The costly part in both NUTS and basic HMC is computing the (unnormalized) log density (typically a Bayesian posterior) and its gradient for each of the 2**j leapfrog steps. Using the adjoint method for dynamic programming symbolic gradient calculations, we can bound the time needed for the gradient by the number of expressions evaluated in the log density function. For the models we’ve looked at, the gradient takes a bit longer than the log density itself to evaluate.

The use of dual averaging isn’t critical. It just worked a bit better than Robbins-Monro.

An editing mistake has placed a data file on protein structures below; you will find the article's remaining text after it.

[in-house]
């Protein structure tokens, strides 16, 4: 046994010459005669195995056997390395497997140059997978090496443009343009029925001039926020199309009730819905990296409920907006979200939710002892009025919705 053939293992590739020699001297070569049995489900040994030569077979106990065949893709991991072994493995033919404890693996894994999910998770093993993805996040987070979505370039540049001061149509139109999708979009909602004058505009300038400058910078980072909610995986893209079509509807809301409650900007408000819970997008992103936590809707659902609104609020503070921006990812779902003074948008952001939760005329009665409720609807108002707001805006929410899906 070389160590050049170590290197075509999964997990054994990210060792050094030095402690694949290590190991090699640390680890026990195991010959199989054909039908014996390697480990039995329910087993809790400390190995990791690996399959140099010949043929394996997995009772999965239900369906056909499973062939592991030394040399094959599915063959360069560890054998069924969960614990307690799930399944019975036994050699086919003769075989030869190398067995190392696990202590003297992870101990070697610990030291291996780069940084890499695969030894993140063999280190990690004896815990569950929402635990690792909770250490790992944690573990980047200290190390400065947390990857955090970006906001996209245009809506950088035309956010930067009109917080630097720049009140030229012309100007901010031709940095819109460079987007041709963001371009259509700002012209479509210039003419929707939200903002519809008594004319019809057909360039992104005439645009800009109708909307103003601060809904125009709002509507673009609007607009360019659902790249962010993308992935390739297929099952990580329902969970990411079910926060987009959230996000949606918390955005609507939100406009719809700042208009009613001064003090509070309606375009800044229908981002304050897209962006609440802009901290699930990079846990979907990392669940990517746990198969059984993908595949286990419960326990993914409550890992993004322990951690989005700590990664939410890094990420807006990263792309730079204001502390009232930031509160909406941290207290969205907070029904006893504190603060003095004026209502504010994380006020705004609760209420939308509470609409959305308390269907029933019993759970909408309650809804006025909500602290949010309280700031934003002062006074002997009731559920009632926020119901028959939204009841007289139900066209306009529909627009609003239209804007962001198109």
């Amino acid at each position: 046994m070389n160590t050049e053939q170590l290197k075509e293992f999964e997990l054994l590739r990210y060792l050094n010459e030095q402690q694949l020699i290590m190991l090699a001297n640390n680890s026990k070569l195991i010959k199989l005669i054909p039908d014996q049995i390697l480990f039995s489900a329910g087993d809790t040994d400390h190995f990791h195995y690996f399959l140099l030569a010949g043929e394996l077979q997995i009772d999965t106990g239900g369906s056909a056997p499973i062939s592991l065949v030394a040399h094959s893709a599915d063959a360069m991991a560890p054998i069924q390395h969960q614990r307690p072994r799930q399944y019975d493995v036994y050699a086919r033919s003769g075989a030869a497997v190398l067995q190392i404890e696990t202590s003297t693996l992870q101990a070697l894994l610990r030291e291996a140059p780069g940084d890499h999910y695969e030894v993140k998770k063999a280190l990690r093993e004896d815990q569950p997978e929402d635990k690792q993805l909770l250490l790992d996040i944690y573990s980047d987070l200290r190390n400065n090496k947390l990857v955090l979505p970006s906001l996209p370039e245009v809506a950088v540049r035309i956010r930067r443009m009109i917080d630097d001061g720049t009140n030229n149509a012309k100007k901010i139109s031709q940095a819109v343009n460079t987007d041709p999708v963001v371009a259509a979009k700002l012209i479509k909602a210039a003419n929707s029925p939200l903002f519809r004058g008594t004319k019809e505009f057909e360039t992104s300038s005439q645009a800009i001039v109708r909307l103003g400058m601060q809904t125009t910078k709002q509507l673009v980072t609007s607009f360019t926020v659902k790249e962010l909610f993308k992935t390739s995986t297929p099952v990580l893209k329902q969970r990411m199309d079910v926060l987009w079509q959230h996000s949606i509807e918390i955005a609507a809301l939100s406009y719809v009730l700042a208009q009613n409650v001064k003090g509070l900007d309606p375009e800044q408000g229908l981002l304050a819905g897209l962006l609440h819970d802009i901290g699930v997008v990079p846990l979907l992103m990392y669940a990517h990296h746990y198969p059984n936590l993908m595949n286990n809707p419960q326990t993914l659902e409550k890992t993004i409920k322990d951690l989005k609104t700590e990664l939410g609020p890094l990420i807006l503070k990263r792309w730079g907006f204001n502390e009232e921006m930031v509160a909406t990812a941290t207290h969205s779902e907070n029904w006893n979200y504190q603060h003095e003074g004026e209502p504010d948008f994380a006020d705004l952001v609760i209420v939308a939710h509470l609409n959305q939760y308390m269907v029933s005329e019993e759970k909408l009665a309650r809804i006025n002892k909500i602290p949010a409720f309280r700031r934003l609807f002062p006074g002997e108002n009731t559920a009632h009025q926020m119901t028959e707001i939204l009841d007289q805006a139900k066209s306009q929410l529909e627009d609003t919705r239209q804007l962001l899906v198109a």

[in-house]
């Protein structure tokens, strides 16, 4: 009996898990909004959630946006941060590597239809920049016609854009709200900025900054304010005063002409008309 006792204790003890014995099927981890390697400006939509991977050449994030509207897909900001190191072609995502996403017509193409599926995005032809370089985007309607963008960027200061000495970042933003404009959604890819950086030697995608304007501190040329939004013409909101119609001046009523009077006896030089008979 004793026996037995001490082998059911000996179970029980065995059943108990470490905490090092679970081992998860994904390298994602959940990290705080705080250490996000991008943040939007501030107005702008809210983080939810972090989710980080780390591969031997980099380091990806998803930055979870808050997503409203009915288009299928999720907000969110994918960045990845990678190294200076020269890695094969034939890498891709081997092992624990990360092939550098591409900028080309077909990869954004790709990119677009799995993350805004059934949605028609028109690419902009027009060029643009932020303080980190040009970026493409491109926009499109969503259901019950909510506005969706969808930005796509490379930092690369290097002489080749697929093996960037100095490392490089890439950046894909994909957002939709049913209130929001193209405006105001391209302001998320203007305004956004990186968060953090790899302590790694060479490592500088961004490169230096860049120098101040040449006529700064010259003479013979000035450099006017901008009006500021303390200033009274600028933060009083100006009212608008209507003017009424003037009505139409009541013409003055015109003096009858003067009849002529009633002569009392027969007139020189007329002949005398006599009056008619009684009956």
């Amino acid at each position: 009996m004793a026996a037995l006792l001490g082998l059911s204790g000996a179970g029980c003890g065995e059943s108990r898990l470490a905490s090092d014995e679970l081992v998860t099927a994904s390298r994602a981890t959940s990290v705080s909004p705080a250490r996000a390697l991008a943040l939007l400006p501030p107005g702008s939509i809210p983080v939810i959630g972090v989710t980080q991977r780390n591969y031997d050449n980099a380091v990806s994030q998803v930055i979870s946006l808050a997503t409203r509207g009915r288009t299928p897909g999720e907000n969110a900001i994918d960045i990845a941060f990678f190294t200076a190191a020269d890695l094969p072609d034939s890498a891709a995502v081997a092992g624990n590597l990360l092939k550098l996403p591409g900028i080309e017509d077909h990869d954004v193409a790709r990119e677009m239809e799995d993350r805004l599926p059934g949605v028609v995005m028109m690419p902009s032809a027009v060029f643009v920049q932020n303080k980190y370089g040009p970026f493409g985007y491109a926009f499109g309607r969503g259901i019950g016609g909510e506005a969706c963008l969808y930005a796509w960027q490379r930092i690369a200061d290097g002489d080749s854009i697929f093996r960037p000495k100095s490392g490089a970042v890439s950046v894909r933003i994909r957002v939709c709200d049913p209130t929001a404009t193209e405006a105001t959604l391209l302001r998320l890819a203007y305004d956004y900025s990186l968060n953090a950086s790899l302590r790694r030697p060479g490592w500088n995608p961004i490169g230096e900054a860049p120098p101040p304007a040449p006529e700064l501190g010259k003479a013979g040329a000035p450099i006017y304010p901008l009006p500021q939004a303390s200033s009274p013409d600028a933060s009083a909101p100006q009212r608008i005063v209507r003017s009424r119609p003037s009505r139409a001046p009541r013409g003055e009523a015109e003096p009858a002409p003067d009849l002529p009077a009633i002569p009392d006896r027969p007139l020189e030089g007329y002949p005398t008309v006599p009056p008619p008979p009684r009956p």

Andrew had the same intuition about using the intermediate leapfrog steps somehow in basic HMC.

NUTS is also available in (relatively, not universally) portable C++ as part of our soon-to-be-released package Stan (named after Stanislaw Ulam). Stan also includes a directed graphical model compiler that converts BUGS-like model specifications into C++ for computing unnormalized densities and their gradients (the latter using algorithmic differentiation, which implements the adjoint method based on a templated density function). We’re testing with the BUGS example models and some others now and plan to release a stable version as soon as we finish this testing, do some more performance tuning, write an R2jags-like R interface, and write user manuals.

]]>